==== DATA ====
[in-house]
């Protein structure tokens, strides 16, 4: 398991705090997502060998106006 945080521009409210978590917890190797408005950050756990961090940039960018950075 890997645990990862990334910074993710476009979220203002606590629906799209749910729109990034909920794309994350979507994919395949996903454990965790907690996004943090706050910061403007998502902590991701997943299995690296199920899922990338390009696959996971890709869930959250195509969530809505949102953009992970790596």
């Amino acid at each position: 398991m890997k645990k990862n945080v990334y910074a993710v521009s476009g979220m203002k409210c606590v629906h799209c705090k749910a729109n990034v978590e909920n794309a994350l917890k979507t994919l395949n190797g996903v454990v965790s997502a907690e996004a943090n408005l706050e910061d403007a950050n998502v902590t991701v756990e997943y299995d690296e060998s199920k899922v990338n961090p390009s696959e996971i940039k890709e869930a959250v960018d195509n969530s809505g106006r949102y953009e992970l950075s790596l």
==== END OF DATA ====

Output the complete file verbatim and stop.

[in-house]
């Protein structure tokens, strides 16, 4: 398991705090997502060998106006 945080521009409210978590917890190797408005950050756990961090940039960018950075 890997645990990862990334910074993710476009979220203002606590629906799209749910729109990034909920794309994350979507994919395949996903454990965790907690996004943090706050910061403007998502902590991701997943299995690296199920899922990338390009696959996971890709869930959250195509969530809505949102953009992970790596």
């Amino acid at each position: 398991m890997k645990k990862n945080v990334y910074a993710v521009s476009g979220m203002k409210c606590v629906h799209c705090k749910a729109n990034v978590e909920n794309a994350l917890k979507t994919l395949n190797g996903v454990v965790s997502a907690e996004a943090n408005l706050e910061d403007a950050n998502v902590t991701v756990e997943y299995d690296e060998s199920k899922v990338n961090p390009s696959e996971i940039k890709e869930a959250v960018d195509n969530s809505g106006r949102y953009e992970l950075s790596l």